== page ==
Facing your demons: fighting fear with courage

The sounds of Africa by night can be scintillatingly soothing. I fondly remember lying in bed at night listening to the whirring of ceiling fans, the choruses of crickets, and the pounding of heavy showers on tin roofs.

But the sounds of Africa by night can also be chillingly haunting.

  • The shriek of a witch doctor performing a curse
  • The moans of a child hallucinating with malaria
  • The bloodcurdling screeching and droning chants of cultish groups performing exorcisms.

It was the last of these that I remember being terrified by as a child.

In Ivory Coast, we lived for a time near a compound of ‘Christianisme Céleste’ devotees. Their worship rituals didn’t seem quite so frightening by day, but during the night, to a young girl of seven, it felt as though gnarly fingers of darkness, carried by their songs, were reaching through my window… swirling round my bed and always on the brink of snatching me away.

It got to the point where I was terrified each night to go to bed, because I knew that awful singing, chanting, drumming and screeching would begin all over again.

One day, my mum decided enough was enough. I’ll never forget the steely look of indignation on her face as she took me by the hand, and marched me round the corner to the entrance of a compound with whitewashed walls and a blue sign.

Our appearance caused quite the stir among the crowds of devotees, who were dressed from head to toe in white. Why on earth was a white woman marching over with her young child?

It was more than a little intimidating when a young man promptly shouted at my mum to take off her shoes. (We didn’t know at the time that this was an important emphasis of this group – probably inspired by the story of Moses and the Burning Bush.)

I felt awkward and frightened. But my mum seemed wholly unperturbed.

I heard her assure them briskly in no-nonsense French that God would hear their prayers just as well if they prayed them with a little less volume and if they moved their exorcism circle to the other edge of their compound – not right beside our bedroom window.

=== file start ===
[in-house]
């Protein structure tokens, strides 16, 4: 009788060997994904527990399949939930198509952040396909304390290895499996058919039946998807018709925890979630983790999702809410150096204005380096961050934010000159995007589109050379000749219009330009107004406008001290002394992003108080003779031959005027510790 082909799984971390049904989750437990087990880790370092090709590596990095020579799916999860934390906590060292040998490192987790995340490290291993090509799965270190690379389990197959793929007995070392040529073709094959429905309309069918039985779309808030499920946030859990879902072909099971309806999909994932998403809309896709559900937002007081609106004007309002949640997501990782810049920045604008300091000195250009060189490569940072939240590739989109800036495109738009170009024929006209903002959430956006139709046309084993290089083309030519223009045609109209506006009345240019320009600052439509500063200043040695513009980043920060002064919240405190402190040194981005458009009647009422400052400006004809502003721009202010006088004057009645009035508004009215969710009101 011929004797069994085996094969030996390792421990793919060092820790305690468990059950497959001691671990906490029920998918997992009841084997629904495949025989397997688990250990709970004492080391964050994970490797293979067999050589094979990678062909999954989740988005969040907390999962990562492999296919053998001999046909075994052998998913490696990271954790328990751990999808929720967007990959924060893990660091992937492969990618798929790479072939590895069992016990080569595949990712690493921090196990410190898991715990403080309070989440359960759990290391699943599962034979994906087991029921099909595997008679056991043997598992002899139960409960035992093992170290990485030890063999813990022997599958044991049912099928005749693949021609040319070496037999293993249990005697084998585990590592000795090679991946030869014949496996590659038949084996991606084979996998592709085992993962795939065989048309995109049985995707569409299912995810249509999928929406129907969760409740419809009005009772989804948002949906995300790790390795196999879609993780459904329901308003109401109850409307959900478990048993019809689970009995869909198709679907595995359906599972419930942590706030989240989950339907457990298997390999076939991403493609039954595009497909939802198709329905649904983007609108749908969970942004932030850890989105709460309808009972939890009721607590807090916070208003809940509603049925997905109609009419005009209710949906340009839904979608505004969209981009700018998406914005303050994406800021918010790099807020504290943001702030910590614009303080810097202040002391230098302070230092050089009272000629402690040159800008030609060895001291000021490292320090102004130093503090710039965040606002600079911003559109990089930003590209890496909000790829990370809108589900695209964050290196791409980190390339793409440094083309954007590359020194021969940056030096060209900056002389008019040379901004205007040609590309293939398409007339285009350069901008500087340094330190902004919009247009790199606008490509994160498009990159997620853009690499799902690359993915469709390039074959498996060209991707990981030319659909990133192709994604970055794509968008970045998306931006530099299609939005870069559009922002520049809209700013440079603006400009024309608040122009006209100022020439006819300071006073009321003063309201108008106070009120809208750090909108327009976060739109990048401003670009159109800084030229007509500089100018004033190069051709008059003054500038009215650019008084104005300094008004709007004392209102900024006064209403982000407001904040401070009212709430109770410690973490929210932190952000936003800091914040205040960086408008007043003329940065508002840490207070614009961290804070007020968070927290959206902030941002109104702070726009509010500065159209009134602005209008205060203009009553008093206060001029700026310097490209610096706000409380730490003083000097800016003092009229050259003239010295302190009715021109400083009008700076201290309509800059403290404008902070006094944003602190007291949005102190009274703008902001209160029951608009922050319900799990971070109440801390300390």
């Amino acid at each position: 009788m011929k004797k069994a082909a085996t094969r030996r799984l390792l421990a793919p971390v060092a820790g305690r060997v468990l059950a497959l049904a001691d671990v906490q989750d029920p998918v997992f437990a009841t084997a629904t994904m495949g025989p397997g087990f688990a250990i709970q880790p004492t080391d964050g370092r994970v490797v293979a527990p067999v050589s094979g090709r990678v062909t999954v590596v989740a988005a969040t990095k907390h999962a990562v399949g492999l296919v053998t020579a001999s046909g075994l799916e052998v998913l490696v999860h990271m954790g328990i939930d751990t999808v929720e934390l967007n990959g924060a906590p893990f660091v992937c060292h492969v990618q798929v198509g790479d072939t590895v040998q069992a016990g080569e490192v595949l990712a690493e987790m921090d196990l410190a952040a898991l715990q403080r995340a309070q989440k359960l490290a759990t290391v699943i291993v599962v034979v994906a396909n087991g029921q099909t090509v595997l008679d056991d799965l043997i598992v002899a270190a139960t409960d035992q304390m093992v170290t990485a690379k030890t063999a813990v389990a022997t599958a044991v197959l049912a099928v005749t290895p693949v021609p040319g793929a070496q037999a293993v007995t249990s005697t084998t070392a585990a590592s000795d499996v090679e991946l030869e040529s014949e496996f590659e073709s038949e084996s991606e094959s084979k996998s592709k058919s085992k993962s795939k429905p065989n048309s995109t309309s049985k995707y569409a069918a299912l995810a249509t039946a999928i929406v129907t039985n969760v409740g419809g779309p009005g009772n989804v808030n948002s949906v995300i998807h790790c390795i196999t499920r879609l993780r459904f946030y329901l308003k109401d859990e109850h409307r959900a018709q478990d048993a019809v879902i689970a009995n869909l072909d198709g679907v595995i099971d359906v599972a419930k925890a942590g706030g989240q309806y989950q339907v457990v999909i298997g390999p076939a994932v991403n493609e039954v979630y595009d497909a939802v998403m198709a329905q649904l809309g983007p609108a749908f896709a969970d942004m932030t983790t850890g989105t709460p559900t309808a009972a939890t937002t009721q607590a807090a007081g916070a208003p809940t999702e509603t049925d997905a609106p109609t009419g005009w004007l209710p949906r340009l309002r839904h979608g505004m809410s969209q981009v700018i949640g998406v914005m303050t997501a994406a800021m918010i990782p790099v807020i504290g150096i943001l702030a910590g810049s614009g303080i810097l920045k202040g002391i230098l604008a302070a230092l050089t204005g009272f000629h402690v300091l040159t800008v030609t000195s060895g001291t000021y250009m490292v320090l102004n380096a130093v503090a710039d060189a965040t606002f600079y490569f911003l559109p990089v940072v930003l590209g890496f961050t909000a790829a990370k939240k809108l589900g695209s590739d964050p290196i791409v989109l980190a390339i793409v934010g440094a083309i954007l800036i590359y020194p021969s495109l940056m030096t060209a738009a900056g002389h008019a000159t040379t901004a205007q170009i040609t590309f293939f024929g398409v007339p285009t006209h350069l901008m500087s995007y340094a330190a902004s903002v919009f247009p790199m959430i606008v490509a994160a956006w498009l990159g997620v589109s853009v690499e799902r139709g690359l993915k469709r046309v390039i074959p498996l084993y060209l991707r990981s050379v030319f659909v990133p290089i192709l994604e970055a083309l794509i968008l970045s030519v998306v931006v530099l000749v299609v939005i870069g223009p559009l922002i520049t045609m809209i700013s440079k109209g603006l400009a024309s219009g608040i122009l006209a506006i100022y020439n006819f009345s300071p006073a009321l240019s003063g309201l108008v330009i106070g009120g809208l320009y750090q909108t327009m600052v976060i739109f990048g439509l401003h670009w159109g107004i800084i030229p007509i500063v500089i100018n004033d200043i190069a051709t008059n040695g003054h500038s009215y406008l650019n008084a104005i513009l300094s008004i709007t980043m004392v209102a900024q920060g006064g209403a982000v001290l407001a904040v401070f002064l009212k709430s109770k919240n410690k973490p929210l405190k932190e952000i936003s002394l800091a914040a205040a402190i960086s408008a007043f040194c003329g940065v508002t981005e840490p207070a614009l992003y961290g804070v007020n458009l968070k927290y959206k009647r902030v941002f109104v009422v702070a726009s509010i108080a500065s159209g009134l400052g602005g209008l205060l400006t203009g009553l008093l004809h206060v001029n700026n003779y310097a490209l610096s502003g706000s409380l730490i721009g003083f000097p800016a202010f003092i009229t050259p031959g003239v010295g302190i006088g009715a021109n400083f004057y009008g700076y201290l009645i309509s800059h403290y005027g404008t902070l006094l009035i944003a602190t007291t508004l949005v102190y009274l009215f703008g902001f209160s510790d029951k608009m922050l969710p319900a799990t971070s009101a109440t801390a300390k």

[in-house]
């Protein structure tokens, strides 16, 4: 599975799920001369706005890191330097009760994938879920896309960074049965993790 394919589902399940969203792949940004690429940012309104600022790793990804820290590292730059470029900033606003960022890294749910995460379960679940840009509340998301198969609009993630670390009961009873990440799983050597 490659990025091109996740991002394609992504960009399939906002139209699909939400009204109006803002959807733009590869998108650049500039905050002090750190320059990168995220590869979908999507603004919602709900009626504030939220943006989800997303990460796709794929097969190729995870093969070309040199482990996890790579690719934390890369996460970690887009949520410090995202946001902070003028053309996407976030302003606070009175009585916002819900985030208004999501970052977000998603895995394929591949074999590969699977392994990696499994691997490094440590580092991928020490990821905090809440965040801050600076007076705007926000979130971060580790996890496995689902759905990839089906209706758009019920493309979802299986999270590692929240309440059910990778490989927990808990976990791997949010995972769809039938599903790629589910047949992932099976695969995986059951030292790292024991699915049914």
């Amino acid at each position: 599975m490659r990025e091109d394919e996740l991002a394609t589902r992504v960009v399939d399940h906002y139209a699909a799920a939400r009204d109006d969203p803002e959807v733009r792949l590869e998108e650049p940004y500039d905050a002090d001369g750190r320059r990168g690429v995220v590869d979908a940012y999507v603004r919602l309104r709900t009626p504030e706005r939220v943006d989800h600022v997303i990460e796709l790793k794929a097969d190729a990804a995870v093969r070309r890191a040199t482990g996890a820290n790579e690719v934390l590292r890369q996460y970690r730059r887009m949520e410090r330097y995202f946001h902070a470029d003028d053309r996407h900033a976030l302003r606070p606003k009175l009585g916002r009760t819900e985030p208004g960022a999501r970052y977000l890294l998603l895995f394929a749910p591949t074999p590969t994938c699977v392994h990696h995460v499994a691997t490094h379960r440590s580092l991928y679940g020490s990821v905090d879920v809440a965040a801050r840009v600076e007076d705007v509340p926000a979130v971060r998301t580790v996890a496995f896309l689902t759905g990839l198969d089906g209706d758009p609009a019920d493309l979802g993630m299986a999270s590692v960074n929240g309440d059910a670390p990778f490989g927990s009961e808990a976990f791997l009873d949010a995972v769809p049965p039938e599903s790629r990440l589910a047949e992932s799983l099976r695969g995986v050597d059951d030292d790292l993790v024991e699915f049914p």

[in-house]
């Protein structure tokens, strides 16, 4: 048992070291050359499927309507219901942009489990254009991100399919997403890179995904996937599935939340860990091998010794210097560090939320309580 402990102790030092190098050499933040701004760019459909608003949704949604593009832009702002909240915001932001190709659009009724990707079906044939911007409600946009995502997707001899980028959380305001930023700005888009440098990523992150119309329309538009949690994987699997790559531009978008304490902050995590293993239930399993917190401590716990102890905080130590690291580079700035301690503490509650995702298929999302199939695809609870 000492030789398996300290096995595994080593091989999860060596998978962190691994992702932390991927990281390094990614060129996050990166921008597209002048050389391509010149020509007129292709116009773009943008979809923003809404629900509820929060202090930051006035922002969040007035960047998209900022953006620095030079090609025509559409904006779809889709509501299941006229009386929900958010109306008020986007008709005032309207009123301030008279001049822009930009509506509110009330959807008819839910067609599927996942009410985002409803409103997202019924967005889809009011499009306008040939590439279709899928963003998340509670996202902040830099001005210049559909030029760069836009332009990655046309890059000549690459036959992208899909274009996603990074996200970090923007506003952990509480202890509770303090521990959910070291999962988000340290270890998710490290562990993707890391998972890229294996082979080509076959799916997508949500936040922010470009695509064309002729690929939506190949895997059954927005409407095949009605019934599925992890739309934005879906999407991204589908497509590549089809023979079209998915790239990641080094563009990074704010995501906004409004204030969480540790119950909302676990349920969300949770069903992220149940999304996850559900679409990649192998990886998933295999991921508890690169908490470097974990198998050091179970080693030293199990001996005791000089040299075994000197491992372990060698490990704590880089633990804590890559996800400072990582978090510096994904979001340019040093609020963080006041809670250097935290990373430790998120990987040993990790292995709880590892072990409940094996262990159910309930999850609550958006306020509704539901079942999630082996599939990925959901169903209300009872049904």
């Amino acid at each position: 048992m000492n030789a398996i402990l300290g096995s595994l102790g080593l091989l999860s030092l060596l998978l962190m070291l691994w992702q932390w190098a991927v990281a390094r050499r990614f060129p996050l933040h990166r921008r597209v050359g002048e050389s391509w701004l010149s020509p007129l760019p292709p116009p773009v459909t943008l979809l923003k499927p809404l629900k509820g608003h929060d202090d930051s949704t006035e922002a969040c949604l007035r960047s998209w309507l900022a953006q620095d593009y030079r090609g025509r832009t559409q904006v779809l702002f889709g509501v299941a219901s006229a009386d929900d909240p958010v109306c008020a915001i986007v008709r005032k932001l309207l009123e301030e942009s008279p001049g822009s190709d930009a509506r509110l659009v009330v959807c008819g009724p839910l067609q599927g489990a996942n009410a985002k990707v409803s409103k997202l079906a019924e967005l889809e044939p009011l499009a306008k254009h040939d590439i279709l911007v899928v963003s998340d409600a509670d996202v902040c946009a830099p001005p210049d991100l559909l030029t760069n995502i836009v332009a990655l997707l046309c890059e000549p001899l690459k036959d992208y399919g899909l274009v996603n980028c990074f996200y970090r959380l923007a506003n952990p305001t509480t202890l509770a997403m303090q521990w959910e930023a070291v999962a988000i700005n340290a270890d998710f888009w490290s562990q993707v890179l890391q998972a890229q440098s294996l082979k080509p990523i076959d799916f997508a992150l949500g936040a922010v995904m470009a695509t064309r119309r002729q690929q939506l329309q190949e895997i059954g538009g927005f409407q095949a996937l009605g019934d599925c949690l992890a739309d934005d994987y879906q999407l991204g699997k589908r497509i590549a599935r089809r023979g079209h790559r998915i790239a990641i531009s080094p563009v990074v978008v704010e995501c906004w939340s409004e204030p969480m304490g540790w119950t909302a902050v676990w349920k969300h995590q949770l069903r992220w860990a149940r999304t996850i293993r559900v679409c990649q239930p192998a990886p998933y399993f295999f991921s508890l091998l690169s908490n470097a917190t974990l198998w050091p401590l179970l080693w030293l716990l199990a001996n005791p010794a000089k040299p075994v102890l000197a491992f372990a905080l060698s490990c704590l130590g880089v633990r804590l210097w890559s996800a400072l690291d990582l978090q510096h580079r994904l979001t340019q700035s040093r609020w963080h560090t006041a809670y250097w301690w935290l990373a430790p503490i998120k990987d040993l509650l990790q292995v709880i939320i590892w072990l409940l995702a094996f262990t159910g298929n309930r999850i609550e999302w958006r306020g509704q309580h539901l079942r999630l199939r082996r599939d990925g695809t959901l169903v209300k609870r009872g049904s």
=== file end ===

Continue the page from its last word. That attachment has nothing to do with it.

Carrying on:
Believe it or not, a short time later they actually obliged.

I’ve never forgotten that event. That day taught me something very important.

I learned that it’s only when we have the courage to face up to our fears that things can ever change.

Fear magnifies. It makes the shadows bigger and the nights longer.

Fear torments. It grows and multiplies like cancer, doing untold damage in the process.

Courage, on the other hand, switches the light on. It exposes the source of the fear. It makes the shadows disappear. It forces us to acknowledge that the fear is there. But the fear isn’t as big as it first seemed.

Courage motivates. What we fear is still present, but at some point the determination to face it takes over.

Courage gives you the gumption to march over there and give that fear a good talking to. Enough is enough! This far and no further!

Courage transforms. Just because you face something head on, doesn’t mean your circumstance will change. But something within you will. And that’s well worth fighting for.

Fear magnifies. It makes the shadows bigger and the nights longer.


How do we defeat the gnarly fingers of fear in our lives?

🌱Acknowledge the fear is there

🌱Decide enough is enough

🌱March right over there and give it a good talking to

Then see what changes take place!

H x

Published by Hilary

Mum of two girls 👩‍👧‍👧 positive inspiration 💡 parenting 👨‍👩‍👧‍👦 health 🏃‍♀️ life 💓 faith 📖

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